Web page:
3. Loving the trailer-park chic. I spent the first four years of my life living in a trailer, so I've always had a soft spot for them (and for unhealthy breakfast cereals, and for The Lucy Show, my favorite Lucille Ball TV vehicle -- both of which get visual props here). And I like it when Christina plays with her trashy image, which she hasn't done nearly enough since "Dirrty," which came out almost exactly one decade ago. Her antics here aren't so age-appropriate -- they'd be more suitable for a pop diva Rihanna's age (24) than a 31-year-old grown woman -- but then take away the hardened sexuality, and Christina doesn't look that much older than she did 13 years ago in "Genie in a Bottle."

4. While her fellow comeback diva Alicia Keys is trying to be everybody but Alicia Keys on "New Day" and "Girl on Fire," the two tracks I've heard so far from her fifth album Girl on Fire (out November 27), it's good to see Christina Aguilera being Christina Aguilera again, which may or may not be such a good thing, depending on how you feel about Christina Aguilera. I, for one, think it's always a positive when people are themselves.

5. As producers go, I still think she can -- and should -- do better than Max Martin, but the song is growing on me. The verses kind of just sit there, and it doesn't challenge her voice in any noteworthy way, but in the hands of the right remixer -- one who could untame the too-contained chorus -- "Your Body" could possibly approach the greatness of Florence + the Machine's "Spectrum (Say My Name)" and Cheryl Cole's "Call My Name," my two favorite pop singles in recent memory. Paging Calvin Harris!

6. All in all, not a bad video -- and certainly better than "Not Myself Tonight," the dreadful first clip from Christina's last album, 2010's Bionic. But it would be nothing without the guys, in much the same way that Maroon 5's "One More Night" (the video and the song) would be nothing without Christina's The Voice co-judge Adam Levine. In fact, watching Christina's new video makes me want to see more of Adam, which is pretty much the same feeling I have whenever I see her on The Voice. Though his studied, manicured ruggedness is a tad irksome, I'd gladly get into the ring with him any night of the week. Why do I get the feeling that Christina would, too?

Friday, September 28, 2012

The Shouting Stage: 10 Rock Songs To Lose It To

It's been another one of those weeks, the kind where more things go wrong than right, the kind that brings extreme relief when it finally comes to an end. And like the conclusion of all weeks, good and bad, this one deserves a fitting soundtrack. Sad songs say so much, but despite the grey skies, rainy days, and lack of sunshine on my shoulders (the Bangkok forecast calls for steady downpours until October comes), I'm in no mood for more doom and gloom today. Instead of wallowing in misery and gin (or Johnnie Walker), I think I'll turn up the volume and let it rip. Catharsis through music is so good for the soul. Today's get-over-it-and-then-get-on-with-it soundtrack....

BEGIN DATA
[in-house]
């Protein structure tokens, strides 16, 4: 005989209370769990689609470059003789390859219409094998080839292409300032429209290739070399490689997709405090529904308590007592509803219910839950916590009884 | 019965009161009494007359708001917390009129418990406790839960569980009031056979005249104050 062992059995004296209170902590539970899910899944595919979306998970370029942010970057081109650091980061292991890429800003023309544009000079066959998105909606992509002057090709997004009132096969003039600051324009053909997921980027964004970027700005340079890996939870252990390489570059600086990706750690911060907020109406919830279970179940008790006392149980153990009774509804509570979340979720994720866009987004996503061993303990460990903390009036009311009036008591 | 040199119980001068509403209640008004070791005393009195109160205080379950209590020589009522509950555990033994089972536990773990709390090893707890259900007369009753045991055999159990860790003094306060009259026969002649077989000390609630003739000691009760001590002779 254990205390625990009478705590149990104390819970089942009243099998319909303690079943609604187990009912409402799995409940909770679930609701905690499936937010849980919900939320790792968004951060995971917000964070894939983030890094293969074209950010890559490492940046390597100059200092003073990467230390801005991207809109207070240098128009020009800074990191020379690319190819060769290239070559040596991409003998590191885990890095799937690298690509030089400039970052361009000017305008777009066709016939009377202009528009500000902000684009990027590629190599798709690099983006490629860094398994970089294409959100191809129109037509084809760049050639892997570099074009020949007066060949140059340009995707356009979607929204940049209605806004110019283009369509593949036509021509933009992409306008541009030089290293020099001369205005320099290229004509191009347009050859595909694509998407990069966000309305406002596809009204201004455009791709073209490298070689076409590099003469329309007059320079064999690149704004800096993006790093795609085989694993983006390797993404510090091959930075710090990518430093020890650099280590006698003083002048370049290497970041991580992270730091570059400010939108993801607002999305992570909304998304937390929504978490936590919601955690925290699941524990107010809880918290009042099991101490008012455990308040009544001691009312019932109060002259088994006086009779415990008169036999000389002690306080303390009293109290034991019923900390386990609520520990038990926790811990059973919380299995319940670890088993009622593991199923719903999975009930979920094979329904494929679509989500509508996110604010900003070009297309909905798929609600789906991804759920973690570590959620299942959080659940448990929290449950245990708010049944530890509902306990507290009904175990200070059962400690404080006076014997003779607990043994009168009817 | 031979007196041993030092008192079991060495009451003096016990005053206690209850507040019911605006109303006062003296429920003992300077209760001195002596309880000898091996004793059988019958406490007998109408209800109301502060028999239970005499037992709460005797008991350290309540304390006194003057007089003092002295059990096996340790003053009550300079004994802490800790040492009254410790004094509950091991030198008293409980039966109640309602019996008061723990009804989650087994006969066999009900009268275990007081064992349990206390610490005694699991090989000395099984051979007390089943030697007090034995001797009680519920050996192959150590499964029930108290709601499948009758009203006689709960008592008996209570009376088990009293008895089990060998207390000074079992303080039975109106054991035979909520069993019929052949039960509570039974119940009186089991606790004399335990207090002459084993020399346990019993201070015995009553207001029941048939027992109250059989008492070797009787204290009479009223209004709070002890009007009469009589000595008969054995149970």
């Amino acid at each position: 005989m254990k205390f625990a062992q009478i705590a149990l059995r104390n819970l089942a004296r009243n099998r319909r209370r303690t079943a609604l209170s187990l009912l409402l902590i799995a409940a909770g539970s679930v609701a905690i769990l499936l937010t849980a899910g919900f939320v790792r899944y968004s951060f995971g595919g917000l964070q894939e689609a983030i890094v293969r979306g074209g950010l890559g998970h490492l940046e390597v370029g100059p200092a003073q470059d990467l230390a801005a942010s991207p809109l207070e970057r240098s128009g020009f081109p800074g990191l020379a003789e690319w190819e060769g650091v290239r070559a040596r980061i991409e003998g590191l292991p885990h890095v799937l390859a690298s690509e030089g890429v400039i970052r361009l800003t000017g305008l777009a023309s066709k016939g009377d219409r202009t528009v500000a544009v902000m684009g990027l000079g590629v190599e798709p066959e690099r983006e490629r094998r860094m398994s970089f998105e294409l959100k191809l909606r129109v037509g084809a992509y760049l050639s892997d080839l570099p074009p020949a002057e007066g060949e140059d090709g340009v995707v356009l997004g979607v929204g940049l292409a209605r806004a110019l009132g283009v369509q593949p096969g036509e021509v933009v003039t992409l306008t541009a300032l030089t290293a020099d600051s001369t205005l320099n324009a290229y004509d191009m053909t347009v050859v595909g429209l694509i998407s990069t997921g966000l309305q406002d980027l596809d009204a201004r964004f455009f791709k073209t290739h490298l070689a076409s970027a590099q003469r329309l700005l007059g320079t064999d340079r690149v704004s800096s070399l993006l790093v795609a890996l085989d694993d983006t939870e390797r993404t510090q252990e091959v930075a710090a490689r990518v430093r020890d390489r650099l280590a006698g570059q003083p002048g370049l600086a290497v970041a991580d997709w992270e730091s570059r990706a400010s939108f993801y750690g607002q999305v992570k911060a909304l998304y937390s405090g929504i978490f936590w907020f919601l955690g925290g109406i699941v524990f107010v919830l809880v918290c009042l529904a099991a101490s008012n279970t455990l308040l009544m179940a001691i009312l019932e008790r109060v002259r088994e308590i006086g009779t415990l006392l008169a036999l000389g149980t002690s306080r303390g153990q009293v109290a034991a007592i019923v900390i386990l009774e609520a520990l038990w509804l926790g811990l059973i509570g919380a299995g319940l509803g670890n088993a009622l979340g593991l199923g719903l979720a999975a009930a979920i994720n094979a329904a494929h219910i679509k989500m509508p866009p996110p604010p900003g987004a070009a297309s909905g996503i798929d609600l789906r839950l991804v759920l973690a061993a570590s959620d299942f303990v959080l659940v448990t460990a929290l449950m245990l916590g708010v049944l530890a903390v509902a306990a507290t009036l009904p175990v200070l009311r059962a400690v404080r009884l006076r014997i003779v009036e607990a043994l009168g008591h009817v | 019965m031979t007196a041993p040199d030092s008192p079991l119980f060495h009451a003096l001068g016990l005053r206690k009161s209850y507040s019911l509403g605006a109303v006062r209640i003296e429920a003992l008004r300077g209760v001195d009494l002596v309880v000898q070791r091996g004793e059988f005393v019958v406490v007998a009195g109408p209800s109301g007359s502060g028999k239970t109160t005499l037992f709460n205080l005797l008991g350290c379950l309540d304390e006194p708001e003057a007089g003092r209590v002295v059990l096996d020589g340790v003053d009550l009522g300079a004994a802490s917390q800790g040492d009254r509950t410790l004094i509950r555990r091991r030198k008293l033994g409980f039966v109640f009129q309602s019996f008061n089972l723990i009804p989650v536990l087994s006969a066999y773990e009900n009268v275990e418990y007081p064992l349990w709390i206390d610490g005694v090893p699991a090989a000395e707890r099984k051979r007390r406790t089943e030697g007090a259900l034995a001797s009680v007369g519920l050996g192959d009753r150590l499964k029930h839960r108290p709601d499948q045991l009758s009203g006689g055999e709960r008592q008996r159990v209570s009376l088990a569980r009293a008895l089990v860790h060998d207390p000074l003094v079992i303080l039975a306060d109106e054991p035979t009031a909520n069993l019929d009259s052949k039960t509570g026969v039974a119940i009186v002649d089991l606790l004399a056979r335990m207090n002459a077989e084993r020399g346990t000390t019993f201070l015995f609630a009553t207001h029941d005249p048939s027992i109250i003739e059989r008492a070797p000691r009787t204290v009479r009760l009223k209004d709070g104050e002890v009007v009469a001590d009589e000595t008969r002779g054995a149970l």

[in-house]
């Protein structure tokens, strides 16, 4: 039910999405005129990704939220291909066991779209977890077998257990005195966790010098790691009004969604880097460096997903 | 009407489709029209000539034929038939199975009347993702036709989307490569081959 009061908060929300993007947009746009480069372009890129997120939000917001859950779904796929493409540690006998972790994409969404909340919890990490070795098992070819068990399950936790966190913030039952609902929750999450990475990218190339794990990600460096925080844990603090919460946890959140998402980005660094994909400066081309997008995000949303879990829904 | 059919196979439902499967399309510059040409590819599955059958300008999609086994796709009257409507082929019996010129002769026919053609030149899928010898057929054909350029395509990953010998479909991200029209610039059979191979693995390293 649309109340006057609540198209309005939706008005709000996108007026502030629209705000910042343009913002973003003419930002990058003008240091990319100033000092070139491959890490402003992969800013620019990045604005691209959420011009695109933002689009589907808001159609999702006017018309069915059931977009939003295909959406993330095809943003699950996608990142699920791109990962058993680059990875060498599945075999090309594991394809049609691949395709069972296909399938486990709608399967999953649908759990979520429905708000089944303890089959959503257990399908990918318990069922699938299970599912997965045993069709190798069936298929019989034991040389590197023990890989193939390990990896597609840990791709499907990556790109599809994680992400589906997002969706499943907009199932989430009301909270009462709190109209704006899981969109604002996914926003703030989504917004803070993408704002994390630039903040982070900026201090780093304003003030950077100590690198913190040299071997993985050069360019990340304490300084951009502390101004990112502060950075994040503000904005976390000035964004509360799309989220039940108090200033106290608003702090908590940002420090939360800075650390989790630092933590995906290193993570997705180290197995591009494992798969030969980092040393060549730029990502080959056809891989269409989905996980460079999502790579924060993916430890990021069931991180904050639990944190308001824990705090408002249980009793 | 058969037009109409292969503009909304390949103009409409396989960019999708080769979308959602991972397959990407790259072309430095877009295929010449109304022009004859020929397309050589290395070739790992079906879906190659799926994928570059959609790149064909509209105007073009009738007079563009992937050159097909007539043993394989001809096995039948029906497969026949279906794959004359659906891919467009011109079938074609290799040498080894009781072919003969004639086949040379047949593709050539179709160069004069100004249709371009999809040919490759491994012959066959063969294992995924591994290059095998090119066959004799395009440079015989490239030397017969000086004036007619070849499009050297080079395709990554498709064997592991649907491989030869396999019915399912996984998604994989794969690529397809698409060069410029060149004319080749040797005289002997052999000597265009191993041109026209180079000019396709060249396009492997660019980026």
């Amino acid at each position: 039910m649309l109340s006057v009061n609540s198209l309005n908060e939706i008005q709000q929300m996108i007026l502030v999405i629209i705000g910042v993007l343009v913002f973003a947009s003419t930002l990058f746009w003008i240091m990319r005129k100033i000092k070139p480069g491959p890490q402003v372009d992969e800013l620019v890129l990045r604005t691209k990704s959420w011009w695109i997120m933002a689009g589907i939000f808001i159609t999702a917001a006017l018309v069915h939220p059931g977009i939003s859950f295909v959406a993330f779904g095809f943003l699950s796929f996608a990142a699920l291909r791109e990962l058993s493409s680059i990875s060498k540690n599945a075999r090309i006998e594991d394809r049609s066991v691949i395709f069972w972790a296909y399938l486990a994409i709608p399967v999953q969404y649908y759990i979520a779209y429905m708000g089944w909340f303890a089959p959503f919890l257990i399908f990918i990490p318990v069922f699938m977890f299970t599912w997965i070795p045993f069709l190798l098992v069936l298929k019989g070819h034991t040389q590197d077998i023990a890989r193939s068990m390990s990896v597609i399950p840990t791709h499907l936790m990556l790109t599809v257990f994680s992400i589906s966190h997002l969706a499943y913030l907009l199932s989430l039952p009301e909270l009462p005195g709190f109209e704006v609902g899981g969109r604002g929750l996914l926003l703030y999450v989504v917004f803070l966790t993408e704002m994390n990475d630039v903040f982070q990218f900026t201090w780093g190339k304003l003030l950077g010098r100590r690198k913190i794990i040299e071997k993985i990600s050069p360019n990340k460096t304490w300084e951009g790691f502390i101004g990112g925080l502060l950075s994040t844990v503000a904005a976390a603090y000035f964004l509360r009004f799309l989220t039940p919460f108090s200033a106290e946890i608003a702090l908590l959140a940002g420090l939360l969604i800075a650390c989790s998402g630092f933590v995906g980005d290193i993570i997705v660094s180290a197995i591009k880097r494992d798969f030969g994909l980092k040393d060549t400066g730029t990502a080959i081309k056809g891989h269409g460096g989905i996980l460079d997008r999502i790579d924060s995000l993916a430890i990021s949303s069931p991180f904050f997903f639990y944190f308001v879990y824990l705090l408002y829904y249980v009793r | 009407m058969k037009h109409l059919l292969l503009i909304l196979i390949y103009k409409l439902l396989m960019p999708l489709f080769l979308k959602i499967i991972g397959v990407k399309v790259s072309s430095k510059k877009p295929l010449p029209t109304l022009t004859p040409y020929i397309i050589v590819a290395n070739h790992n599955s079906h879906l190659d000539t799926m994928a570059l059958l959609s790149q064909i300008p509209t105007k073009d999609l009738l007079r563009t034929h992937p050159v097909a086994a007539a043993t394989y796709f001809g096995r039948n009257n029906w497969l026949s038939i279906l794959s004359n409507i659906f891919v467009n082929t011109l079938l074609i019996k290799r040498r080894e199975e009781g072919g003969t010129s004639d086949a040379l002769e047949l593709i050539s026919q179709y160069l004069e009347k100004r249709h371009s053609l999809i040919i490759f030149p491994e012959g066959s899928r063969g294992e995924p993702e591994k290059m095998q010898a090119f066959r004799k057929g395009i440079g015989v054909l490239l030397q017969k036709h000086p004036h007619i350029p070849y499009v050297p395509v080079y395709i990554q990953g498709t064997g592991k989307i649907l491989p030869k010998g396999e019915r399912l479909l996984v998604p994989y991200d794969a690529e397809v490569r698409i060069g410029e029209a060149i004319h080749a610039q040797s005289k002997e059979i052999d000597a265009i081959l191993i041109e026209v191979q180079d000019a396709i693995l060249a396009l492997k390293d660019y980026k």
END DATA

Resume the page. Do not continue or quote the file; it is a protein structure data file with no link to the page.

"Kashmir" Led Zeppelin The song most likely to pull me out of a funk? It would probably be a toss up between "Black Dog," "Dancin' Days," this, or something else kick ass by Led Zeppelin. Whatever it ended up being, it'd have to be something by rock's all-time greatest masters of funks.

"Black Star" Radiohead The best song on one of my Top 3 Britpop albums of the '90s (along with Ride's Going Blank Again and Suede's Coming Up). It starts low and increases in volume like it's creeping toward you, which is how I've always imagined a mental/emotional comeback must sound.

"New Generation" Suede Oh, to be 25 and invincible (if only in my mind) again.

"Cish Cash" Basement Jaxx featuring Siouxsie Sioux The former high priestess of punk gets fierce again.

"Way Out" Yeah Yeah Yeahs Karen O's feral yelping from 2:32 on gets me every time. Last year I got into a debate with a 21-year-old guy at Prince of Wales in Melbourne over whether Yeah Yeah Yeahs qualify as rock & roll. He insisted not in the AC/DC sense of the term. I still beg to differ.

"Back in Black" AC/DC There's no denying AC/DC's rock & roll might, though. The title cut from the Aussie band's 1980 album is all kinds of dark (possibly because the specter of the group's late lead singer Bon Scott hangs over it like a black cloud in Bangkok filled with rain), but its sheer brute musical force still manages to brighten my soul.

"Interstate Love Song" Stone Temple Pilots Walking home from Prince of Wales that night, I listened to this and STP's "Down" on repeat on my iPod. Catharsis through the musical equivalent of mind-blowing sex. Ooh, Scott Weiland! Every time I listen to STP all I can think about is sitting across from Weiland in a Burbank recording studio circa 1999's No. 4, trying to interview him and wondering if he was ever going to button up his shirt so that I could stop staring at his treasure trail. He didn't, and I didnt.